Although I live in big, busy cities at least once a year I need out. In April of this year I chose the Australian Northern Territories to scratch that itch. The Territories are much less popular than Sydney, Melbourne, or the center of the country. But they contain stunning scenery, an incredible chance to interact with Traditional Owners (often known as ‘aboriginals’), and a wild, independent attitude which is right up my alley. In fact, scientists have recently confirmed that Australia has been inhabited continuously for nearly 40,000 years. So if you’re interested in history, this is also about as far back as you can go right now.
But I really wanted an escape away from people, even a fascinating indigenous people. I needed big, open, spaces and was craving something similar to my time in Mongolia. (Without the horseback falling of course.) That’s how I found myself escaping Bangkok in April and landing in Darwin.Â I’d been wanting to get back to the country ever since reading Bill Bryson’s In a Sunburned Country and decided it was time.Â As a side note, this probably remains one of the funniest books I’ve ever read. So I definitely recommend it, though sleep deprivation may have affected my judgement.
But before I could head out into the Territories, I decided to make a quick trip to the center. Uluru (known for the last hundred years or so on maps as Ayers’ Rock) is the massive, sacred rock in the center of the continent. It’s desert. It’s incredibly hot. And driving out from Alice Springs is a great way to reinforce the size and sparse population of Australia. But it’s also in it’s own class and not to be missed.
Unfortunately, the weather did not grant me a gorgeous sunset of Uluru. So instead I hiked the circumference during the day. And chose the next morning to drive another 50km to the next nearest sacred site for sunrise.
Just in case you would like evidence that my travel is often bumpy, here it is. After 600kms of driving in two days (about 5 hours each day), a sunrise photoshoot, and 3 hour trek in the harsh sun, I enjoyed a canceled flight and an emergency overnight in Alice Springs. But after a flurry of tour adjustments I headed from Darwin into Kakadu only half a day later than expected.
Kakadu National Park
As Bill Bryson noted in his book, Australia has some of the cuddliest (koalas!) and deadliest (crocodiles, box jellyfish, terrifying spiders!) in the world. Even the insects are oversized in their homes, if not their threats. One afternoon while driving we pulled to the side of the road so I could climb to the top of our Land Rover and photograph cathedral termite mounds. Yes, that is a termite mound. If, like me, you are flinching from experience as a homeowner, don’t worry. These guys eat grass, not wood. But those are not undersized trees.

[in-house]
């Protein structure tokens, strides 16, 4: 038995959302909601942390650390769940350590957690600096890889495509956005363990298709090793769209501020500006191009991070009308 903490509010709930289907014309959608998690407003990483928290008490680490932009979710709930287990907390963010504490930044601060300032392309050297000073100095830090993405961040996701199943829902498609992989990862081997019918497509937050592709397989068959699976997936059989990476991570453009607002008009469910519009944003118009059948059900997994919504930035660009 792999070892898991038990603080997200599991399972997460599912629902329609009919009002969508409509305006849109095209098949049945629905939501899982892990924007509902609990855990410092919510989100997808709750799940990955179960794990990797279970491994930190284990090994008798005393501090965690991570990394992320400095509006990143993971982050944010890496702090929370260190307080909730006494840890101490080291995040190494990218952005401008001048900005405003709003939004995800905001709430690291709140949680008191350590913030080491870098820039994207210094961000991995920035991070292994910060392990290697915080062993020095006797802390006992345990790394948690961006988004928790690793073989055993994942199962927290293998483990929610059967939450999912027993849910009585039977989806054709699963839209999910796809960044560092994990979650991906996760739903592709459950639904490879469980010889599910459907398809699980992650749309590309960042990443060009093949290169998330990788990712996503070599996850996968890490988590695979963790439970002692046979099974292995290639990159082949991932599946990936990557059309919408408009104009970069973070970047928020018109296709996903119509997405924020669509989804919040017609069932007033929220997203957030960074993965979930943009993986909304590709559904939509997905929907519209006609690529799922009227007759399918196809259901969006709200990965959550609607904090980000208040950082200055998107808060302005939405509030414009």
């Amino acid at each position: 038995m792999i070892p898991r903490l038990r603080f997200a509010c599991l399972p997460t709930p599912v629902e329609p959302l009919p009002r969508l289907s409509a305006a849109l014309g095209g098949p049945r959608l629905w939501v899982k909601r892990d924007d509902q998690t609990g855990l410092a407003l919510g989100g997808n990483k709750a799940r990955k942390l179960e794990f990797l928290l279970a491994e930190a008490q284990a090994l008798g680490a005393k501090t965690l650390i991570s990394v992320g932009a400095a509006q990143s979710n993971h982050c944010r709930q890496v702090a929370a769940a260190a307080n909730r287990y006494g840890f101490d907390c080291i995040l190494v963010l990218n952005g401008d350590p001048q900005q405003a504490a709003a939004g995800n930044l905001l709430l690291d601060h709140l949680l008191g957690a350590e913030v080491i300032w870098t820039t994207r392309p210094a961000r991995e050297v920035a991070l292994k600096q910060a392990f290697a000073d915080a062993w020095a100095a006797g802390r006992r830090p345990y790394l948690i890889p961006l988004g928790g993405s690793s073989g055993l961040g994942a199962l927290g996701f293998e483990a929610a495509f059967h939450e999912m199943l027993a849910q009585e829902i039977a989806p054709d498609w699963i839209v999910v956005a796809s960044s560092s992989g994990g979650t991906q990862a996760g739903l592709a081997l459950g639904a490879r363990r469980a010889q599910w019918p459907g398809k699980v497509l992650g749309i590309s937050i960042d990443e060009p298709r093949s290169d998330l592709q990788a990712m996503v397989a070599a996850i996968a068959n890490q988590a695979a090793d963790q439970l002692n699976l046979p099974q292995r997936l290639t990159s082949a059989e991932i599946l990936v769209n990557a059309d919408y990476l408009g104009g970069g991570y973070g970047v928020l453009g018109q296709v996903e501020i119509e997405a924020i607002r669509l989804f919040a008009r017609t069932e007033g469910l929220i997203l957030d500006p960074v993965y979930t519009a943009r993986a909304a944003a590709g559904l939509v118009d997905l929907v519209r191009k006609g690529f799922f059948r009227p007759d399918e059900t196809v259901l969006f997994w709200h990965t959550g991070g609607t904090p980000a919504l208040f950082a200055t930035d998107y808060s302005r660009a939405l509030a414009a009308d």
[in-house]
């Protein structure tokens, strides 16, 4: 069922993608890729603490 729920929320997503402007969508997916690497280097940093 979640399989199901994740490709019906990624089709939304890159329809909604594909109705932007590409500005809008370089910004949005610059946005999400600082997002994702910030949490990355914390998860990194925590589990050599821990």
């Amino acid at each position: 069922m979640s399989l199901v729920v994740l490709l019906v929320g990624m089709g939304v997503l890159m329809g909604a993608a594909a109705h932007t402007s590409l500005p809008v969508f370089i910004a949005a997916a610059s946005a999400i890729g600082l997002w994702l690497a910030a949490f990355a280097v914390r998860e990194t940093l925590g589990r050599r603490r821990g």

We also traveled into the flooded billabong where there were so many crocodiles, but also lots of other life. We took a boat tour of the area, but in order to get on the boat we had to be driven on amphibious vehicles, walk only on high-fenced pathways, and keep our hands within the boundaries at all times. Because the crocs were just hanging around and sometimes liked to snack – or warn humans off their territory. No joke.
And when the heat got too bad in the middle of the day we found an isolated watering hole not inhabited by crocodiles and took a nice dip. By the way, it’s common to call ahead down the path when you arrive in case others are skinny dipping. Especially around the lesser known and hidden watering holes.
Unexpectedly, one of my favorite parts was Darwin. The town itself is a bit sleepy, yet you can still feel threads of wildness running through it. It’s almost like I imagine the Old West towns but with more modern construction and plumbing. My guide introduced me to a local photographer friend, and we headed out to the beach for sunset and wine. It was lovely to sit, enjoy the landscape, and chat with fellow wanderers.
They were heading the next day into Litchfield Park and I was sorry I couldn’t join them. But I’d definitely recommend putting the Northern Territories on your list if you’re considering Australia.
I was just not in the mood to explore a cool, interesting, and ancient indigenous culture when I visited the Northern Territories. Now, though, I somewhat regret that decision. For one, it’s rather impossible to entirely ignore a culture that co-manages and protects the land I was visiting. Particularly as a visual artist encountering art that’s 2,000 years old. The glimpses of these cultures were a self-imposed terrible tease. But two, although I had very personal, stress-based reasons for avoiding people on this trip, I’m a little ashamed that my behavior unconsciously echoed the first colonists’. I’m constantly grateful, disheartened, and embarrassed that travel continues to hold an honest mirror to myself.